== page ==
Authorities are investigating whether race was a factor in the shooting. While some residents of the community are reluctant to believe this could be a factor, students who attend Cooperstown High School believe it is not out of the question. They also talk of the bullying some students endure as another factor in what led to the shooting.
A group of teenage students in Cooper Park who said they witnessed the shooting, but asked to remain anonymous, said it was widely known throughout the school that Pacherille had made racist remarks in the past. They said arguments had taken place between the two boys throughout the years they were in school together. The teens said they never took it too seriously because remarks were made verbally and there had never been any physical fighting.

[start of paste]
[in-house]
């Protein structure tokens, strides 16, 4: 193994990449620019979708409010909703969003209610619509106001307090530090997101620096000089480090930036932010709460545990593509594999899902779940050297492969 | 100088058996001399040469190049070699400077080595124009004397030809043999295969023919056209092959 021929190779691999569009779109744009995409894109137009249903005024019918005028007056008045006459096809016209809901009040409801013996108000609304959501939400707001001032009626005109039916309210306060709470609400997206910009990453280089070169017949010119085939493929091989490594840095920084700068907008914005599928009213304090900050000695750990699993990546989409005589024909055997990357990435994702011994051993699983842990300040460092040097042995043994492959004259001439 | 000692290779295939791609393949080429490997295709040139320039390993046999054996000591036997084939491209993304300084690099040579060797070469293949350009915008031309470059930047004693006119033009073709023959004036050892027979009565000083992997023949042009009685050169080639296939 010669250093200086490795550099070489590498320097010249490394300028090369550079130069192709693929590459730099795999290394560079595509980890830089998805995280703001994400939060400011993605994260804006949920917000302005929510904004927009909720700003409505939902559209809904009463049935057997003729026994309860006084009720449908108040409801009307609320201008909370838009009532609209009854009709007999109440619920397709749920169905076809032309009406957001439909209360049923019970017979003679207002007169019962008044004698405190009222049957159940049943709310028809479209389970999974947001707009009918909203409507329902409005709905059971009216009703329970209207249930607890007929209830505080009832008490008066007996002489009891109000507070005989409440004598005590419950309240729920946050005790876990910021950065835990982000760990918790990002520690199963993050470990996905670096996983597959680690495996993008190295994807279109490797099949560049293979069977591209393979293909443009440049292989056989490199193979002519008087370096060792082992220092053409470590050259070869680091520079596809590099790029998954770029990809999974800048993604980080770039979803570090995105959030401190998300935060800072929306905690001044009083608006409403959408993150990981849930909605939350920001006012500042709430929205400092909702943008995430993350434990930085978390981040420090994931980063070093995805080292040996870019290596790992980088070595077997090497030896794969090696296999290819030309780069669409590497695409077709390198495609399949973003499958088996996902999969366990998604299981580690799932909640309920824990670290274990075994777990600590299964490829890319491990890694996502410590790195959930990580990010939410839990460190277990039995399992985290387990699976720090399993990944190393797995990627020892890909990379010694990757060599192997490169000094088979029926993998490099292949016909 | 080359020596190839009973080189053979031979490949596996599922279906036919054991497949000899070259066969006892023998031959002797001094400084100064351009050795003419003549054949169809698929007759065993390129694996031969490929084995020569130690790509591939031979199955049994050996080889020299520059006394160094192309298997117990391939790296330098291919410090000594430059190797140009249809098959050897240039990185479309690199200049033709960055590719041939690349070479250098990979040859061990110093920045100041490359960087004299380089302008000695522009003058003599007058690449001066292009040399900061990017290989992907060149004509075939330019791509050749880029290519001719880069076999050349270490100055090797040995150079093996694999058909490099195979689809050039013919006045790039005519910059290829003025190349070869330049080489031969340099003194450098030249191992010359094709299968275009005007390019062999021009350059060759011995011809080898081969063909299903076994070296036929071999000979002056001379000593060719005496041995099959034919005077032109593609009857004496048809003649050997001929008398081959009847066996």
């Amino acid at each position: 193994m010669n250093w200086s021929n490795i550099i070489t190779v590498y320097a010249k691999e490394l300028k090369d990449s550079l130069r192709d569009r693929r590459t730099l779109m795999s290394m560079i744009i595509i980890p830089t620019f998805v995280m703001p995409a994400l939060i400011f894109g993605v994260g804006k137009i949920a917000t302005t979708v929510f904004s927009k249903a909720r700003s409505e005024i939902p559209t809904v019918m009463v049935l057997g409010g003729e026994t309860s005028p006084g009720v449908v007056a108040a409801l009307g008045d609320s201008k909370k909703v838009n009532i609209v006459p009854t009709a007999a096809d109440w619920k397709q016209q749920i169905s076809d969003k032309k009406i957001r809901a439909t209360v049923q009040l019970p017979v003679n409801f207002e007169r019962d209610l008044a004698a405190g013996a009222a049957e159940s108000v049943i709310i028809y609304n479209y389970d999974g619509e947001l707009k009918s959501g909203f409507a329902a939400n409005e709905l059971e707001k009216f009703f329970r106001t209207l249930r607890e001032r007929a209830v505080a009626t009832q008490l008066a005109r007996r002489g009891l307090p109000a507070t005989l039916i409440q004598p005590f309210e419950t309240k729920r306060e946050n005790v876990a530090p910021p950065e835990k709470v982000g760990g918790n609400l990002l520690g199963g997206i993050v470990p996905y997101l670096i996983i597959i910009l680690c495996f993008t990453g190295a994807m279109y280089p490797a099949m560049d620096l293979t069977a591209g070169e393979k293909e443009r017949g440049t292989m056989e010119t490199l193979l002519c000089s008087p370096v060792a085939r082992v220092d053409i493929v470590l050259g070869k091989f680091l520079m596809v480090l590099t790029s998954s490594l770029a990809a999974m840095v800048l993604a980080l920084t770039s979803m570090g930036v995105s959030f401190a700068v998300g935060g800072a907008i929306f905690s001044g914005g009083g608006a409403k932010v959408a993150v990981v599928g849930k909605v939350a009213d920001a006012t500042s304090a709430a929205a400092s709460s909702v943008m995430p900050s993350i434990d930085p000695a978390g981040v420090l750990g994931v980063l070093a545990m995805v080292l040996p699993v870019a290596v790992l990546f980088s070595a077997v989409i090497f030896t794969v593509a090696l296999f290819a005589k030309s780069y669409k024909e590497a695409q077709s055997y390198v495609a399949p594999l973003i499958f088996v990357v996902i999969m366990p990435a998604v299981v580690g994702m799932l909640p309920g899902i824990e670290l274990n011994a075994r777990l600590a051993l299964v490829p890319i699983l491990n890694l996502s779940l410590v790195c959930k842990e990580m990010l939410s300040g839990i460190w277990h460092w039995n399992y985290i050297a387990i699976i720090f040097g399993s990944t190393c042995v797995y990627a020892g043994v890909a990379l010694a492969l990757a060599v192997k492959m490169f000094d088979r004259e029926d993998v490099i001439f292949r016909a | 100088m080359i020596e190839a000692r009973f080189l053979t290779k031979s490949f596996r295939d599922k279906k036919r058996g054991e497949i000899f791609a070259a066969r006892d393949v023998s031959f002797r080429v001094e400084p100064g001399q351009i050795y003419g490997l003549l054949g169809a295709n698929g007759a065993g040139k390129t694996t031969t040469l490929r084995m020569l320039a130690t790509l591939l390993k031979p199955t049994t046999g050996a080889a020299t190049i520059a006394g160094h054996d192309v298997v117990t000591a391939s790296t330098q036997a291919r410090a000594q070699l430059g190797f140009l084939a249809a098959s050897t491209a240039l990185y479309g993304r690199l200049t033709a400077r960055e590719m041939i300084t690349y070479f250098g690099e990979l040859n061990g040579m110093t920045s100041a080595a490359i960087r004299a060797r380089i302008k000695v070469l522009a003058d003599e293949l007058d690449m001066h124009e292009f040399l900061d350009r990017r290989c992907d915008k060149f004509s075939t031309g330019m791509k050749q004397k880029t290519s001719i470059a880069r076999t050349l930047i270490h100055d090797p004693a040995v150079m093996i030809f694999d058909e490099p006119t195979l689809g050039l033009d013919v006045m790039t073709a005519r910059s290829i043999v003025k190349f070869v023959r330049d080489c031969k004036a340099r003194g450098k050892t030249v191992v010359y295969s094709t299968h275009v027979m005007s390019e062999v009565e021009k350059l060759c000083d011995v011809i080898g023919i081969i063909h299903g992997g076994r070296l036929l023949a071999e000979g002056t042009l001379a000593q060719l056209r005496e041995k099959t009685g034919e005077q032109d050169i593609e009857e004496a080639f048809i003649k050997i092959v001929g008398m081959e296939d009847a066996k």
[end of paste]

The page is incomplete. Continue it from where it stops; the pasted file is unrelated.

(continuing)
Former CCS student Kayleen Campbell said in a letter to the editor that she has known Pacherille since the fourth grade and if there is anybody who has been discriminated against, it’s him. Campbell said Pacherille has been made fun of countless times and had to suffer a barrage of daily insults for years regarding his heritage and background for “the simple fact that he is Italian.’’
“Tony (Pacherille) never gave anyone a reason to be mean to him, yet people constantly are,’’ said Campbell, who resides in Broomfield, Co.
Campbell, a CCS student for seven years, said bullying will never be reported to the administration, and even if it is, the student who tells will get verbally abused even more for telling.
Phoenix Miller, who graduated from CCS last year, said: ``I have several friends who also needed more support from the teachers or the counselors at school.” ``I believe that the school would rather ignore problems than try to fix them. If anything, the school should focus on seminars for the students so that they can talk or be aware of teasing, racism, and any other subject that young teens may face.’’